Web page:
For the first time in many years, members of the EMS Cooperative had the opportunity to meet together in person for an EMS Workshop on Business Continuity and Recovery. Around 100 participants met in Switzerland and online, for the two day event. The workshop was moderated by industry expert, Derek Osborn and to bring different insights on crisis management, PwC provided ideas on how to meet customer needs and grow business.
Day one of the workshop focused first on the lessons learned from the COVID-19 crisis and the vital need to have business continuity and contingency plans in place. This level of planning and readiness for ‘shocks’ is now absolutely essential in this age of unprecedented levels of uncertainty in the international business environment arising from many actual and potential disruptions to international trade. These disruptions include cross-border regulatory burdens, supply chain bottle necks, the energy supply crisis, escalating costs, global market uncertainty, regional conflicts, possible cyber-attacks as well as the need to effectively manage ‘local’ problems such as power outages, transport delays, strikes, customs delays and IT systems failures, to avoid further erosion of confidence and trust in EMS services.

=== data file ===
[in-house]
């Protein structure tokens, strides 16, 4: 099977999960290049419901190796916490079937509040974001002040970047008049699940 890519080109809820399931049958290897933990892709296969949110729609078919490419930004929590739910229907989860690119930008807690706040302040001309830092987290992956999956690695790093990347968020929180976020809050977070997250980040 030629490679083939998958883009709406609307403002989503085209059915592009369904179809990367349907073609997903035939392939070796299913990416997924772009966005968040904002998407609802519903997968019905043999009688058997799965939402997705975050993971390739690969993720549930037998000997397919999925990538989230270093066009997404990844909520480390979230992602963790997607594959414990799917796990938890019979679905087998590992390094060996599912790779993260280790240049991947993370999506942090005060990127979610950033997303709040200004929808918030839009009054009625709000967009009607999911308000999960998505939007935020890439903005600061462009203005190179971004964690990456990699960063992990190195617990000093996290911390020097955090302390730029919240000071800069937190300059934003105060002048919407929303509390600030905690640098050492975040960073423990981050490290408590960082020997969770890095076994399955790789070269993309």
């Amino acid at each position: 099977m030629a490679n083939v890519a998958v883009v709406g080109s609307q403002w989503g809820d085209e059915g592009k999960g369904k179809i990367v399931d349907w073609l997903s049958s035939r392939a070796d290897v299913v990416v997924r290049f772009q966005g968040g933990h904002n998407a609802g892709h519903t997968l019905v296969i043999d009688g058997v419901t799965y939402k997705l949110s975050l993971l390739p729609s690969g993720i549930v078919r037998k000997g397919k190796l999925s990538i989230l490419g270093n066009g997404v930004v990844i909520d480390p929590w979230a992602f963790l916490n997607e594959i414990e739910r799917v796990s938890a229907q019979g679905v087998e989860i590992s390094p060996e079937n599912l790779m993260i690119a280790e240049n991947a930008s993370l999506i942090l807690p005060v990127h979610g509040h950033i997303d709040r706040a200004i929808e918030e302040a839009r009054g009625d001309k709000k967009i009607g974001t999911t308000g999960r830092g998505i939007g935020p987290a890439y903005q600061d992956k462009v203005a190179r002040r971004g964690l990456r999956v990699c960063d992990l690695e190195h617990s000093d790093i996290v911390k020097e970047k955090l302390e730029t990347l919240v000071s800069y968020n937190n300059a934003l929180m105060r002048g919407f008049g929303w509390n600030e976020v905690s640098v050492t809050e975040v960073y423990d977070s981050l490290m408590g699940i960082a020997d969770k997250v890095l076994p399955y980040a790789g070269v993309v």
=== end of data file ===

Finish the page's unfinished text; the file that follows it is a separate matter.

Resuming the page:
The workshop then examined how to maximise business where it is happening with excellent case studies from Canada and Algeria demonstrating how they are dealing with the challenges and getting good results. Japan and China also explained how their twinning project had enabled them to be more informed about each other’s operations and how their partnership is continuing to grow business between them. This example, and the Netherlands' case study, strongly reinforced the value of networking and building strong relationships and trust from personal connections on which international collaboration is based.
The day concluded with a networking event supported by the USPS enabling workshop participants to make new connections, their network and practise their networking skills!
On the second day, participants were reminded by the EMS Unit of the rich range and depth of data that is available and how to make the most use of it for identifying and resolving problems as well as managing performance and improving service quality. Impressive case studies presented by Ethiopia, Romania and Vietnam demonstrated very well how they were doing this and were able to show their results with relevant charts. The breakout activity on day two was to identify priorities for the EMS recovery plan and define the three essential KPIs.
The next focus was the importance of customer experience, being customer driven and ‘looking after’ customers well, with inspiring case studies from Bangladesh and the Maldives, showing what could be done for customers, sometimes with limited resources. Members were reminded of the e-Learning resources, particularly the marketing plan course designed to help members rethink the way they promote EMS to customers.
After a busy few days, the priorities identified at the workshop and new EMS connections will help members prepare for future challenges.